On any choice autumn day after school, when the leaves were in the prime of their transitions from green to crimson, my dad and I would hop into the old Grand Cherokee with a Frisbee and my old black Labrador, Duke, and drive out west to Shawnee Mission Park. On the drives there, my dad would play U2’s “Achtung Baby” or Radiohead’s “Ok Computer” and sing along. We would walk the trails of the park as he pointed out the countless signs of fall to me. Even now, fall holds a strong resonance for me when the leaves start changing and my mind races back to my childhood. I see myself sitting in the passenger seat of the Jeep, watching the trees pass and listening to my dad try to sing “Karma Police.”

If it wasn’t for my dad’s decision to stay home with me, I would have spent my early years watching clowns make balloon animals at a daycare with a bunch of other kids instead of taking nature walks at my favorite local park. Having a stay-at-home dad never affected me in the short term; it was just the lifestyle I was accustomed to growing up. I never looked at the other kids’ moms waiting to pick them up from school and felt embarrassed that my dad was there instead. I know now that my mom was taking care of me in her own way, and my dad was doing what he loved most—being my dad. I guess I never fully appreciated the time my dad put into taking care of me until last October, when he left to work with a construction company for three months in Minnesota. When he told me that he wouldn’t be back until the week before Christmas, I let the thought shift to the back of my mind and didn’t think much of it until he actually left.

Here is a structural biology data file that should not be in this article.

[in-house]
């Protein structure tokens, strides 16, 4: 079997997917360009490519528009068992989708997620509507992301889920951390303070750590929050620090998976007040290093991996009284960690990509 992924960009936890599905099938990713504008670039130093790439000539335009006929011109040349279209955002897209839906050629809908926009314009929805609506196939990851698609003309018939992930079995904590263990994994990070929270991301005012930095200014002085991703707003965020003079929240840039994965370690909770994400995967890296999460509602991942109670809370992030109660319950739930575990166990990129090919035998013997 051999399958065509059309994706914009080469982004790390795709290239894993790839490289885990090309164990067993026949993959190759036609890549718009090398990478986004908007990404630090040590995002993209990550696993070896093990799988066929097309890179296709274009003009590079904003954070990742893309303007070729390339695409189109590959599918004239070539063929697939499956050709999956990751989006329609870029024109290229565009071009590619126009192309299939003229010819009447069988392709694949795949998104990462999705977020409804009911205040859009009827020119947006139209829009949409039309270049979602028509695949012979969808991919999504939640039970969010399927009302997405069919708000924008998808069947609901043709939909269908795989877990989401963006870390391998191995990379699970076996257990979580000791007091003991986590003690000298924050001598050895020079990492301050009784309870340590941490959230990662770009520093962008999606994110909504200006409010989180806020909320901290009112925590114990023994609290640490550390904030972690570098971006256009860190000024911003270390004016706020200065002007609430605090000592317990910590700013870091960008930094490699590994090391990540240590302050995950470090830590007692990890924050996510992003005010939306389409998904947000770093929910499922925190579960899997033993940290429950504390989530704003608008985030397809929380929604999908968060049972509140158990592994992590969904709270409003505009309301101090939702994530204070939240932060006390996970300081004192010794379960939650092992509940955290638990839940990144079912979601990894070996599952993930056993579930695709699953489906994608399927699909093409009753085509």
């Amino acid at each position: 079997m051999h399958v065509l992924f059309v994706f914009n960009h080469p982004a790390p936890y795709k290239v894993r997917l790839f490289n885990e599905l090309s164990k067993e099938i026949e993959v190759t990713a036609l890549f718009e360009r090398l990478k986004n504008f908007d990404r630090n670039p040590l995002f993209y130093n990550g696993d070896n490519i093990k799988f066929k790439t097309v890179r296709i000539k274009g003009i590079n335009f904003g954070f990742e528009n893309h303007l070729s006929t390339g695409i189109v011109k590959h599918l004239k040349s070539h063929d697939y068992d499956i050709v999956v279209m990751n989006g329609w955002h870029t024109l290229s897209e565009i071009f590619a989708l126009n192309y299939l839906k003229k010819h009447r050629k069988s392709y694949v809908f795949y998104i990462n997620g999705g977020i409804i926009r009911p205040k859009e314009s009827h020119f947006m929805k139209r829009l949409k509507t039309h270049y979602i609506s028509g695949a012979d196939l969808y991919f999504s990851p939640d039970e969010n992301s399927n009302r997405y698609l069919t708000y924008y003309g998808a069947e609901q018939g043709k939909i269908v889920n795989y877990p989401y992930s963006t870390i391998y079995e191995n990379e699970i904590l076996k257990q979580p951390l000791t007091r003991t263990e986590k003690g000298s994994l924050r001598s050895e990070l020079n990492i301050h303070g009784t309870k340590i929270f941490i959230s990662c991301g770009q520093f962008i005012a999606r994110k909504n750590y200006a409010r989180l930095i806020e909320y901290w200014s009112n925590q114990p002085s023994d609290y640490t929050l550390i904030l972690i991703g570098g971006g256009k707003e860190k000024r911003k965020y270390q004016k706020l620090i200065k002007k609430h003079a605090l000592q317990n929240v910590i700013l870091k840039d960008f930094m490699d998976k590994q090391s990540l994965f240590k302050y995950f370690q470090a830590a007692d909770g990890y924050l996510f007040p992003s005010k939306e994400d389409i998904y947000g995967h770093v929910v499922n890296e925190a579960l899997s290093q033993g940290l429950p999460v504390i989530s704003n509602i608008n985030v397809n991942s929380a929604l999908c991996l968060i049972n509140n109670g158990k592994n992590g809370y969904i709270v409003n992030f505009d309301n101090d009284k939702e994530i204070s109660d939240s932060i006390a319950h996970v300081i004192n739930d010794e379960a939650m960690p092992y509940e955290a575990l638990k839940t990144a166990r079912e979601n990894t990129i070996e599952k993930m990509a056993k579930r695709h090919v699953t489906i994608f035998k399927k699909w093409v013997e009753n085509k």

It was the small things that I missed while he was gone: the nights he would grill out in our backyard and cook the meanest grilled chicken while sporting the “Grill Sergeant” shirt I bought him for his birthday. The Sundays he would yell at the Chiefs out of disappointment or enthusiasm through our television. I missed the random, philosophical discussions he would strike up about anything in life that my mom and I sometimes rolled our eyes at. There was such an undeniable sense of emptiness in the house that my mom and I felt when my dad was gone. It was the first fall my dad wasn’t home.

I made a pact with myself that when he returned home, I would try to show more gratitude towards my parents and not be so stubborn all the time, even though most of my stubbornness comes from my dad. I realized during that three month period how thankful I actually was for the father I was given. He’s far from perfect, but he and my mom care more about me more than anyone in my life.

I wish I would have cherished those small moments I spent with my dad more when I was younger because as I look back on them, I think about how much they shaped me as a person. He taught me to be tough and to “buck up” when things weren’t going my way. He taught me how to play chess and how to ride a bike. Because I had a stay-at-home dad, I was able to become closer with him than I ever would have if he worked a nine-to-five shift every day.